Indian tennis has turned into a soap opera in the weeks leading up to the London Olympics, with insults and accusations of treachery flying and some players openly seething at their doubles partners.
The conflict centers on Leander Paes, India's most recognizable face in tennis to the outside world, but an athlete who has apparently burned bridges with nearly every one of his potential teammates.
Paes became a national hero when he won a bronze medal in singles at the 1996 Atlanta Games, breaking a 44-year drought of individual Olympic medals for India. At 39, he's still considered one of the country's best medal hopes as one of the world's top doubles players.
The problem is there's a lack of Indian players willing to partner with him.
He was initially supposed to play in India's only men's double entry with former partner Mahesh Bhupathi, with whom he won 26 doubles titles on the professional tour, including three in Grand Slams.
But Bhupathi, who also has an enviable record in doubles play and was ranked 14th in the world, refused to play with Paes because he had been teamed with Rohan Bopanna on the ATP circuit in preparation for the Olympics. Bopanna, ranked 12th in doubles, turned Paes down for the same reason.
Indian tennis officials scrambled to put Bopanna and Bhupathi together as a second doubles entry and partner Paes with 307th-ranked Vishnu Vardhan, whom Paes proceeded to publicly belittle.
"I don't think he's been to Wimbledon before," said Paes, ranked seventh in doubles. "I don't even know if he has grass-court shoes, poor guy."
Paes was so reluctant to play with Vardhan, Indian tennis officials had to sweeten the deal, promising he could play mixed doubles, considered a more realistic medal opportunity, with India's top female player, Sania Mirza.
Mirza, who had just won the French Open mixed doubles with Bhupathi, was not happy.
"As an Indian woman belonging to the 21st century, what I find disillusioning is the humiliating manner in which I was put up as a bait to try and pacify one of the disgruntled stalwarts of Indian tennis," she said.
Trying to calm the angry Mirza, tennis officials named her mother as a team manager, sending her to London as well.
The conflict between Paes and Bhupathi has been a major talking point in Indian sport, and even five-time world chess champion Viswanathan Anand weighed in on the debate this week, saying the affair had been mishandled.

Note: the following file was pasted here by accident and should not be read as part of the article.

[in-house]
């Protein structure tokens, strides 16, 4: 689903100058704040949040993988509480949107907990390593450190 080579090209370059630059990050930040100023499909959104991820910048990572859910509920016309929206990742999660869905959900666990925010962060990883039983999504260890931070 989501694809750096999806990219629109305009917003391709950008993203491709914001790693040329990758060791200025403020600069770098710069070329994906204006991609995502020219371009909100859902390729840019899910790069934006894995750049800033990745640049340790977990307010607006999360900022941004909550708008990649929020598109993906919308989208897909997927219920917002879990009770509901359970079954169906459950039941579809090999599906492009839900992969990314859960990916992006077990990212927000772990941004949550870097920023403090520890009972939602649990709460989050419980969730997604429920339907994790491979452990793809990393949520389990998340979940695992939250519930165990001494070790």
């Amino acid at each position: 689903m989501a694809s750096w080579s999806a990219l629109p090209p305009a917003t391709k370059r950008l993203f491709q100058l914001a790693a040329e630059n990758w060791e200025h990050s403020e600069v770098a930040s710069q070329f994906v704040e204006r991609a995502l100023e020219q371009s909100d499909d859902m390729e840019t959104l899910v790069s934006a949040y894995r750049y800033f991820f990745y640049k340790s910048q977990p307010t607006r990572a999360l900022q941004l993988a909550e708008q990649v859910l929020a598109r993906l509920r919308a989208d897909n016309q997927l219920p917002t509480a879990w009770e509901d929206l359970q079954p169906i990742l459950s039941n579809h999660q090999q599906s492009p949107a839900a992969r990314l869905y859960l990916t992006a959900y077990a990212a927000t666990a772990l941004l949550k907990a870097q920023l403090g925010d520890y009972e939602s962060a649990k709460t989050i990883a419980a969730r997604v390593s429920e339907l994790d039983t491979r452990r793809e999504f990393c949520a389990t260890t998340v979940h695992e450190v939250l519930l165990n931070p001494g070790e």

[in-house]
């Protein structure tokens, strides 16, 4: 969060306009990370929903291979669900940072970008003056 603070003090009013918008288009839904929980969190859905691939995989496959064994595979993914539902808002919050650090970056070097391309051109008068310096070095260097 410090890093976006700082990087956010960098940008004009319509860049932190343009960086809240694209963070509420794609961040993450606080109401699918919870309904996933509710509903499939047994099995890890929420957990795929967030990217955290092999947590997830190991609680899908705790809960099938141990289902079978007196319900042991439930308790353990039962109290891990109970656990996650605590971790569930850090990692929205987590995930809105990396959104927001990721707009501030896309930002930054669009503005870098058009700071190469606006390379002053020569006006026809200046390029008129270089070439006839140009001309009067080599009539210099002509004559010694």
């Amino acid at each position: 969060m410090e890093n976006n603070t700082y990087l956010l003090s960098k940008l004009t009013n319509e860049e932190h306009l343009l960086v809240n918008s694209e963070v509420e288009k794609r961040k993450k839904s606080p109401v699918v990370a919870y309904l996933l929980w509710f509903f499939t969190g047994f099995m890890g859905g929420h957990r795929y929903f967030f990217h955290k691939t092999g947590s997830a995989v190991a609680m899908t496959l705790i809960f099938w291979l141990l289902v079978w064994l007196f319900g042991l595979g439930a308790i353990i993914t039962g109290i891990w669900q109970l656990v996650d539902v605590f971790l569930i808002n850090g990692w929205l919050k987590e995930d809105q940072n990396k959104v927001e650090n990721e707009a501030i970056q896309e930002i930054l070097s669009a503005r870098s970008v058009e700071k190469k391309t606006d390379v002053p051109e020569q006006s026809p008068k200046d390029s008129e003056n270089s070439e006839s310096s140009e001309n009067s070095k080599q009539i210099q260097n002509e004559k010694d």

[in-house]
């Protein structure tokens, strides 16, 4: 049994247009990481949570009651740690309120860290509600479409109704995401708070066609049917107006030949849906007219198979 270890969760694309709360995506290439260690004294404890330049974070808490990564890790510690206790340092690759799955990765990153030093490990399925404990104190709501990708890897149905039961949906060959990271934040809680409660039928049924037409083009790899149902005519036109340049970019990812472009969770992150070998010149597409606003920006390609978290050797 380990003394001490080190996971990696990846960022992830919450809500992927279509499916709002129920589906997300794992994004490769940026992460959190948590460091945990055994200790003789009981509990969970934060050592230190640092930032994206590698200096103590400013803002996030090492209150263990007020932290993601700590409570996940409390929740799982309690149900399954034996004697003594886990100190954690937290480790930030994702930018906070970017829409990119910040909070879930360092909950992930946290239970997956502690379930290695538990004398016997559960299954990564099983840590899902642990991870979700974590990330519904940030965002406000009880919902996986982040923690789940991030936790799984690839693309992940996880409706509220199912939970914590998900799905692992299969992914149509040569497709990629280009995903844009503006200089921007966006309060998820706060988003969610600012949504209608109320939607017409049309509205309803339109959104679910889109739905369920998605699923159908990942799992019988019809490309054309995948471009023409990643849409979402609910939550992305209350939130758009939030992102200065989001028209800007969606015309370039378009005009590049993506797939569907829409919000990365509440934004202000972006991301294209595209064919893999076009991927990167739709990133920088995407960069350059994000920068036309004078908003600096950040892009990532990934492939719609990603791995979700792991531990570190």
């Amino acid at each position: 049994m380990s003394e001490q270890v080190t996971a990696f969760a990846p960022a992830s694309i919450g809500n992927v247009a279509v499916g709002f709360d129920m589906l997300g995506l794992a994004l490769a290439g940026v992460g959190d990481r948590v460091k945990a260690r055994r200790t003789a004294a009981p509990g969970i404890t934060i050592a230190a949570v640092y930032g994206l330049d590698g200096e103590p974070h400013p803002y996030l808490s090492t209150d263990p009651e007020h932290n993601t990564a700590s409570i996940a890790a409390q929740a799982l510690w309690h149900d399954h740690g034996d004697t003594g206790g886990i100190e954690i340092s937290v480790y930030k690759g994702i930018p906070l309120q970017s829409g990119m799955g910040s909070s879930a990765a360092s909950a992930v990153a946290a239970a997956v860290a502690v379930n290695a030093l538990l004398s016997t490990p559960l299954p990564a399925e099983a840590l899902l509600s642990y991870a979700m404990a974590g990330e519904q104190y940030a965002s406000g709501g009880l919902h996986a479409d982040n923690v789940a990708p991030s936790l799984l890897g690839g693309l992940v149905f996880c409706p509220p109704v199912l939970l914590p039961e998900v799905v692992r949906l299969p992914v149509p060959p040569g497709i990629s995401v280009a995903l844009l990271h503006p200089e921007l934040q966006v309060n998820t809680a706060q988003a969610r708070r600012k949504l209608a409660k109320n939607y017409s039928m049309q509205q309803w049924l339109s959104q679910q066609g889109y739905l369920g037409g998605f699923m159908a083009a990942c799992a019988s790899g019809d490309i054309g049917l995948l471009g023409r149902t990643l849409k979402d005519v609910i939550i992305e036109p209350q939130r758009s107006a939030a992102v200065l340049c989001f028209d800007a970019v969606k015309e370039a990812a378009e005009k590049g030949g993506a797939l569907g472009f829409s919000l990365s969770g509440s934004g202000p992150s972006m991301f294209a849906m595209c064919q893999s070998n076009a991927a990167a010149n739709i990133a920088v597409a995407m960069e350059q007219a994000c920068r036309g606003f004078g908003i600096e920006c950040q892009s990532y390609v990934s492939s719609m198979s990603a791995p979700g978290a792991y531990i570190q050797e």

"They have disagreements and that's normal in a sport. But they should have done it much ahead and done it quietly when there's time. It's unpleasant," Anand said.
Veteran sports analyst Ayaz Memon said the divisions in the squad cannot be overcome quickly.
"There's been so much bad blood, some of it's bound to linger on," he said. "It's not the best thing to happen, but then the Olympics are a strange event and you might just see people play above their levels."
Former national champion and Davis Cup coach Nandan Bal believes Paes' best chance of a medal is in mixed doubles.
"That's where Leander has been doing well. And Sania does not hold back, either," he said. "Winning any medal in the Olympics will be huge for India and a gold medal could do to the game what Abhinav Bindra's gold in rifle shooting did to popularize the sport in this country."
Memon, too, says mixed doubles presents India with the best chance.
"For Paes and Sania, the field might not be as daunting. There have been complications, but if they are able to compartmentalize things and put aside the bickering, there's a lot of hope."
So, Paes, who has 13 Grand Slam victories in doubles and mixed doubles — including three with Bhupathi — remains a medal hope 20 years after he partnered with Ramesh Krishnan in men's doubles at Barcelona.
Paes' best chance of a second Olympic medal came with Bhupathi when the pair made the bronze medal playoff at Athens in 2004 during one of their many patch-ups.
Will he be able to pull off something better this time?
Bal warns that the Olympic environment is completely different to the pro tour. Staging the Olympics tennis tournament on the iconic lawn tennis courts at Wimbledon, starting July 28, will further enhance the status of the competition.
"Big names the world over don't play in ATP or WTA doubles events. But in the Olympics, every player worth his name will be out there trying to win a medal," Bal said. "It will include players like Novak Djokovic, Roger Federer and Rafael Nadal. It makes the event far tougher. To win a medal would be spectacular."